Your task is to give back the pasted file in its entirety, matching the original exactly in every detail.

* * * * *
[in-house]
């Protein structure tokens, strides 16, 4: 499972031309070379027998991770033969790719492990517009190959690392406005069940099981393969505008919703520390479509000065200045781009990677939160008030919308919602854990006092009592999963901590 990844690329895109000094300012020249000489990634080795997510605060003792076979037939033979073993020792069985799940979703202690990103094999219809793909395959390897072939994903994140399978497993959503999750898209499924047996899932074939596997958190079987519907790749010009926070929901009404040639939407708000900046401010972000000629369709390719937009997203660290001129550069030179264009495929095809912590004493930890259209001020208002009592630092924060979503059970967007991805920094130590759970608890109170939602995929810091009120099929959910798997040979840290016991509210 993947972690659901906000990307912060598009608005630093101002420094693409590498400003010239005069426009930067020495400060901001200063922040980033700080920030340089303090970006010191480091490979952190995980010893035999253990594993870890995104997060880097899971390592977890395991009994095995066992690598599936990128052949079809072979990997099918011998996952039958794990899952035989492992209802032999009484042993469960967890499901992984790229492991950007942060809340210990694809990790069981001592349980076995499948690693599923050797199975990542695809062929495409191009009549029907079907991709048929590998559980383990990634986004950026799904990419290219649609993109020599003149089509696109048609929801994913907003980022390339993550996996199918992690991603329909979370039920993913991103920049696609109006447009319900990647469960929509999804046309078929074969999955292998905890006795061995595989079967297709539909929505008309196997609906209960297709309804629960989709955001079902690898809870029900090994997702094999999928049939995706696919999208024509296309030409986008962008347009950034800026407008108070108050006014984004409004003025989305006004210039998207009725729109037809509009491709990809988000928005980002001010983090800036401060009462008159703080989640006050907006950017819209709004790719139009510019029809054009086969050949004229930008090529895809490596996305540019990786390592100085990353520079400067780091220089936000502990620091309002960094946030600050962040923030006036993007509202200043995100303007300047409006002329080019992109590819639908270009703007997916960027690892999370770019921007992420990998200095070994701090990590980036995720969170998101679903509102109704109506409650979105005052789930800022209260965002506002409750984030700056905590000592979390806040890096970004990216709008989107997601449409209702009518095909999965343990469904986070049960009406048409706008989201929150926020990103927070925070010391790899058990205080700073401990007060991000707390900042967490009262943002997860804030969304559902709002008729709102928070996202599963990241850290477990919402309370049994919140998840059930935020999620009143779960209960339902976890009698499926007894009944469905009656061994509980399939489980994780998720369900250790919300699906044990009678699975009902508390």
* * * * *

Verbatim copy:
[in-house]
């Protein structure tokens, strides 16, 4: 499972031309070379027998991770033969790719492990517009190959690392406005069940099981393969505008919703520390479509000065200045781009990677939160008030919308919602854990006092009592999963901590 990844690329895109000094300012020249000489990634080795997510605060003792076979037939033979073993020792069985799940979703202690990103094999219809793909395959390897072939994903994140399978497993959503999750898209499924047996899932074939596997958190079987519907790749010009926070929901009404040639939407708000900046401010972000000629369709390719937009997203660290001129550069030179264009495929095809912590004493930890259209001020208002009592630092924060979503059970967007991805920094130590759970608890109170939602995929810091009120099929959910798997040979840290016991509210 993947972690659901906000990307912060598009608005630093101002420094693409590498400003010239005069426009930067020495400060901001200063922040980033700080920030340089303090970006010191480091490979952190995980010893035999253990594993870890995104997060880097899971390592977890395991009994095995066992690598599936990128052949079809072979990997099918011998996952039958794990899952035989492992209802032999009484042993469960967890499901992984790229492991950007942060809340210990694809990790069981001592349980076995499948690693599923050797199975990542695809062929495409191009009549029907079907991709048929590998559980383990990634986004950026799904990419290219649609993109020599003149089509696109048609929801994913907003980022390339993550996996199918992690991603329909979370039920993913991103920049696609109006447009319900990647469960929509999804046309078929074969999955292998905890006795061995595989079967297709539909929505008309196997609906209960297709309804629960989709955001079902690898809870029900090994997702094999999928049939995706696919999208024509296309030409986008962008347009950034800026407008108070108050006014984004409004003025989305006004210039998207009725729109037809509009491709990809988000928005980002001010983090800036401060009462008159703080989640006050907006950017819209709004790719139009510019029809054009086969050949004229930008090529895809490596996305540019990786390592100085990353520079400067780091220089936000502990620091309002960094946030600050962040923030006036993007509202200043995100303007300047409006002329080019992109590819639908270009703007997916960027690892999370770019921007992420990998200095070994701090990590980036995720969170998101679903509102109704109506409650979105005052789930800022209260965002506002409750984030700056905590000592979390806040890096970004990216709008989107997601449409209702009518095909999965343990469904986070049960009406048409706008989201929150926020990103927070925070010391790899058990205080700073401990007060991000707390900042967490009262943002997860804030969304559902709002008729709102928070996202599963990241850290477990919402309370049994919140998840059930935020999620009143779960209960339902976890009698499926007894009944469905009656061994509980399939489980994780998720369900250790919300699906044990009678699975009902508390």